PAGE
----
Sommer has been a winner throughout his long 29-year head coaching career, which included 176 wins in five seasons in the East Coast Hockey League, a Kelly Cup championship with the Richmond Renegades in 1994-95 and ECHL Coach of the Year honors in 1995-96 after leading the Renegades to a 46-11-13 record and a league record 105 points. Overall, he spent 26 years in the Sharks organization, including two as an assistant coach and part of another season as an associate coach with the NHL club.
He also coached two seasons in Roller Hockey International with the San Jose Rhinos (1995-96), winning one Murphy Cup championship.
As a player, one of the first Californians to make it to the NHL, huee appeared in 741 professional games in the NHL, AHL, Inernational Hockey League, Central Hockey League and Pacific Hockey League. He won a Calder Cup championship with the Maine Mariners in 1984 and a Turner Cup championship with the Muskegon Lumberjacks in 1986.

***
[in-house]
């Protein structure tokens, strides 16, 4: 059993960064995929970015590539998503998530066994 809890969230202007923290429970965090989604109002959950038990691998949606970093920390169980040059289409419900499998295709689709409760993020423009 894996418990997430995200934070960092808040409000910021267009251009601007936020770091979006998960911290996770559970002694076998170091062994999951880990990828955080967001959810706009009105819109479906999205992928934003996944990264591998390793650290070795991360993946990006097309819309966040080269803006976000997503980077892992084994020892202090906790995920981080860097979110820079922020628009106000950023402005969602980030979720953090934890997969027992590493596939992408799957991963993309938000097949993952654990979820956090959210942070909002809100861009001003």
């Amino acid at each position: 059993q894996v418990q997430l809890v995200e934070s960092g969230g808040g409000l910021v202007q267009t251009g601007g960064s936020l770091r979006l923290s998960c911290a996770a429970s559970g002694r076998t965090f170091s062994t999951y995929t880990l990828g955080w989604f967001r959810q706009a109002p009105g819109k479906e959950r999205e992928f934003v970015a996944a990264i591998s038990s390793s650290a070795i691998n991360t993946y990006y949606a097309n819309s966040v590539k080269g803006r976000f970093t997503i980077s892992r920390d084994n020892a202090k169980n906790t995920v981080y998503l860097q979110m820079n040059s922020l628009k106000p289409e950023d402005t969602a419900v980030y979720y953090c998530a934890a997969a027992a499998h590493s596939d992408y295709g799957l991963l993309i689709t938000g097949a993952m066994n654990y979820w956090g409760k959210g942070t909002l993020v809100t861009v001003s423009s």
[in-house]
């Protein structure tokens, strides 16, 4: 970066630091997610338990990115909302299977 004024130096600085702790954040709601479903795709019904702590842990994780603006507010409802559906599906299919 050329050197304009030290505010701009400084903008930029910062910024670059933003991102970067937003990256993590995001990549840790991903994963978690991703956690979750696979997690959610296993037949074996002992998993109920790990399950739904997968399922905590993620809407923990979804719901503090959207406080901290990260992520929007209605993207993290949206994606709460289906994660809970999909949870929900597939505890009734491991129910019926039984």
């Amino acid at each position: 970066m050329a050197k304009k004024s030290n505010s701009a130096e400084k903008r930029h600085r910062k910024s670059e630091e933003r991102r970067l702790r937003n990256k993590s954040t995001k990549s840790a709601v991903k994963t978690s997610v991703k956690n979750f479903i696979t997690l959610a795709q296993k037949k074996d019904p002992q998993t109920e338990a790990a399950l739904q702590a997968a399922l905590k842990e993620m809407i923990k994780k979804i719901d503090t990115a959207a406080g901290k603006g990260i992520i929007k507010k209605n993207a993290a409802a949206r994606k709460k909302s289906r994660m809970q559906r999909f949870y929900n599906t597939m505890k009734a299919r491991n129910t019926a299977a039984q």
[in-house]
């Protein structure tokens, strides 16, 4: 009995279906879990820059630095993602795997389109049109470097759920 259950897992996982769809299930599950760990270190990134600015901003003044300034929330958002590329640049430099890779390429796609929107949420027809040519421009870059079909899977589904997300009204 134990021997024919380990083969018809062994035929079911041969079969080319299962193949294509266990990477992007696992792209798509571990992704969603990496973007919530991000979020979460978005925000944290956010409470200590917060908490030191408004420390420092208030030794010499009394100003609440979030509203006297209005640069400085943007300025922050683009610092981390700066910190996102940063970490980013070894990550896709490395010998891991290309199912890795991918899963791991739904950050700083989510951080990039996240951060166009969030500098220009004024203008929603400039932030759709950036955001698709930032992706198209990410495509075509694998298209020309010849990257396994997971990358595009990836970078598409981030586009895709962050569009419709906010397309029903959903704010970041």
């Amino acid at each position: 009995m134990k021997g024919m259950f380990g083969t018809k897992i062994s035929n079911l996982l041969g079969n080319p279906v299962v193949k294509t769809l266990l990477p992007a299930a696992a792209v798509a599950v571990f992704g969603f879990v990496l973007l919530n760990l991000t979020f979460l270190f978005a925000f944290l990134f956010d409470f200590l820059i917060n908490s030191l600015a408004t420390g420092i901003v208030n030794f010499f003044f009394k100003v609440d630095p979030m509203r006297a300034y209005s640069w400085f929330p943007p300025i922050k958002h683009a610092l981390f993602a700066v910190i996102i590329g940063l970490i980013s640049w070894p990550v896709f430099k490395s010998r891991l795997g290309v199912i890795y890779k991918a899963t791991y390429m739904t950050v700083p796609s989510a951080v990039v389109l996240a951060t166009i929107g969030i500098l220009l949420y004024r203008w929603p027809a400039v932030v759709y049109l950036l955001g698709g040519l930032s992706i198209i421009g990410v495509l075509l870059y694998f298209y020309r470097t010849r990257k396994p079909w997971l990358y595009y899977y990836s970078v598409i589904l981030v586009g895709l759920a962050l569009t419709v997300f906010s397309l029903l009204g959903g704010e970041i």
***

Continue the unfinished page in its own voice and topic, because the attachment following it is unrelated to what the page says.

He was drafted in the sixth round of the 1977 NHL Amateur Draft by the Toronto Maple Leafs but instead made his NHL debut as a member of the Edmonton Oilers, recording one goal in three games during the 1980-81 season. He represented Team USA at the World Junior Championships in 1976-77.
The Barracuda made the Calder Cup playoffs in five of Sommer’s seven seasons at the helm (excluding the canceled 2020 playoffs).
Sommer’s last two seasons with the Barracuda were not as successful in the win column as the Sharks’ talent pool included younger recruits. San Jose did not qualify for this past season’s Calder Cup playoffs with a dismal 20-42-4-2 regular season record that placed the team dead last in the division standings.
But the Gulls’ newest head coach has a track record that is hard to beat after coaching more than 150 players to NHL rosters.
The AHL is all about player development for NHL teams and Sommer has been a master at that.
“Roy brings invaluable experience behind the bench as the winningest coach in the history of the AHL,” explained DiMaio, who serves as Anaheim’s assistant general manager and San Diego general manager as Sommer was introduced to the San Diego media at a July 12 press conference at the arena. “His strong track record of developing players ready to play in the NHL will help us continue a winning culture in San Diego for the league’s top fans.”
“It’s an honor to be chosen as coach of San Diego,” Sommer said. “It’s probably one of the most sought-after positions in minor league hockey and, when they told me I got the job, I was fired up.”